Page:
After a summer shower, rain drops and tiny tree frogs clustered on the waxy leaves of Montjuïc’s pond vegetation. One day I’ll find the elusive blue morph.

mediterranean tree frog on Montjuic after the rain

Viperine snake takes on large Water frog (and gives up)

June 22nd, 2014 Written by Lucy Brzoska.

Written by Lucy Brzoska

Walking along a hot, dusty track in the Alt Emporda, a woodchat shrike singing in a nearby tree and bee eaters dipping and diving over the olive groves, we heard a piteous crying sound.   It was coming from the long trough-like irrigation channel at the side of the track: a strongly protesting Iberian water frog (Pelophylax perezi) was in the grip of a Viperine snake (Natrix maura).

viperine  snake (Natrix maura) captures Iberian water frog

The aquatic snake had seized the frog by the leg and was swimming vigorously up and down the channel, the belly of its helpless prisoner flashing white in all the whirling.

viperine snake swims with captive water frog

The non-venomous snake next tried tightly knotting itself around its resistant prey, its mouth still gripping the leg.

viperine snake knots itself around iberian water frog

Suddenly it seemed to tire, released its coils and swam to the side of the channel.  The frog waited a moment, and then tried to swim away.  But its movement immediately triggered a reaction in the snake, which this time seized the amphibian by the back.

viperine snake (Natrix maura) biting iberian water frog (Pelophylax perezi)

Despite the considerable gape of the Viperine, it was clear the frog was too big for it to swallow. Eventually the frog was allowed to make a getaway, but fatally weakened, it didn’t survive the attack.

Zooming in on butterflies: mating

May 25th, 2014 Written by Lucy Brzoska.

Written by Lucy Brzoska

The female Cleopatra perched immobile on a sprig of rosemary, while the male hovered in close attendance. In courtship the male’s movements were less erratic than usual, and the orange glow on the forewing, which flashes so beguilingly in early spring sunshine, was captured.

male cleopatra butterfly (Gonepteryx cleopatra) upperwing

The female Brimstone was in the middle of the path, abdomen tilted upwards.  A sign of sexual receptivity?  On the contrary: it was a strong negative message for the sulphurous suitor trotting hopefully around her flattened wings. No doubt another male had got there first.

brimstone butterflies (Gonepteryx rhamni) mating and wing-walking

At last, love consummated. The two Common blues in the grass were locked in a lengthy back-to-back union. Even when disturbed, they flew off fused together.

mating common blues (Polyommatus icarus) fused together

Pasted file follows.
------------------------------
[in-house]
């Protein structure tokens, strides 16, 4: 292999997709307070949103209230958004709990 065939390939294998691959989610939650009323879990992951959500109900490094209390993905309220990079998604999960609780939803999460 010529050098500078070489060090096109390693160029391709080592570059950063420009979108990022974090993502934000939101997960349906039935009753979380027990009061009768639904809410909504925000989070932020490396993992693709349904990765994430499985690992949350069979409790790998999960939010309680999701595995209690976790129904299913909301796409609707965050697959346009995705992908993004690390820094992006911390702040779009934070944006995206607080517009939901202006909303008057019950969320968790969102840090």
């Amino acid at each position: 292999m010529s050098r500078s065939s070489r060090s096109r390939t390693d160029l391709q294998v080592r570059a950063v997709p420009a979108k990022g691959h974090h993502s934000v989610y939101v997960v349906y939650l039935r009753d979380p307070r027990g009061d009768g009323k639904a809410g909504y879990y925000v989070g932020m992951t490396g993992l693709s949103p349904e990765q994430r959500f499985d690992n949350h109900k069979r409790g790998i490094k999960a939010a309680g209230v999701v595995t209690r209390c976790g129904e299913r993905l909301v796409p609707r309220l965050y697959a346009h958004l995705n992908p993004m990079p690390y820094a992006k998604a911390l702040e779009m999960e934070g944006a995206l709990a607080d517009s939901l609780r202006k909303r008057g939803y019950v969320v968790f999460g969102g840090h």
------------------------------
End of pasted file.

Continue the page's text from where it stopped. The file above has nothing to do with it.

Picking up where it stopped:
Springtime in Barcelona: Montjuïc

April 23rd, 2014 Written by Lucy Brzoska.

Written by Lucy Brzoska

Poo-pooPoo-poo. Perched on one of the tall Cyprus trees that surround Montjuïc cemetery, a hoopoe is calling, a peaceful sound of spring. But a rival takes objection, and a bout of fierce hissing ensues, as the aggressor tries to claim the territory.  Feathers are spread wide – the wings, tail and crest – making the birds appear double in size.

hoopoes dispute territory on Montjuic

A common visitor to Barcelona on spring migration is the Willow warbler.  This one was thoroughly grooming a blossoming Judas tree.

willow warbler pausing on migration in Montjuic Barcelona

A much rarer migrant is the Vagrant emperor dragonfly. Like the Willow warbler, it had paused on Montjuïc to refuel, after probably beginning its journey in North Africa.  It was hunting by the ponds in the Jardins de Mossen Cinto, a male recognisable by its blue saddle.

Vagrant emperor dragonfly - Anax ephippiger - on Montjuic Barcelona

The discrete presence of pheasants has been detected on Montjuïc this winter, but spring is making them bolder. This one was strutting in full view along the cemetery wall.

pheasant on Montjuic

A jay in the park

February 28th, 2014 Written by Lucy Brzoska.

jay in the park

It was probably the number of oak trees in the park that attracted the jays in the first place. In autumn they tirelessly collect and cache acorns. One of them is uncommonly bold and has a passion for peanuts. He only eats about 10%. The rest are carefully buried in the ground or stuffed into pine cones. A roomy crop is useful for carrying away the booty.

jay with a peanut in its crop

The jay has meticulous habits.  After burying the peanut, he carefully camouflages the spot by rearranging leaf litter and bark.  This usually flummoxes the spying magpies.

He’s equally meticulous when eating the peanuts.  The shell is pierced, the first nut carefully put aside, and the second one retrieved. Before eating a nut, the thin red skin is also deftly removed.

jay shellling peanut

When excited, the jay raises his crest, momentarily transformed.

jay with its crest raised

Last spring, his crest was raised a lot – the stresses of parenthood.

jay pursued by fledgling


Montjuïc Castle: the importance of holes

January 1st, 2014 Written by Lucy Brzoska.

Written by Lucy Brzoska

A young Montpellier snake, hatched in the walls of Montjuïc Castle, surveys the world outside.  The sandstone wall, mellowing through the centuries, is structurally sound but honeycombed with holes.

An exploring ant gets a foothold on the snake’s mouth, probing hesitantly with its antennae.  The tiny snake doesn’t move and observes cross-eyed.

There’s always lots to observe in an old sunny wall.  Fortunately, Galanthus, who work at promoting and preserving Barcelona’s biodiversity, have so far thwarted misguided attempts to fill the holes of Montjuïc Castle with concrete.

(NB. This photo is not upside-down.)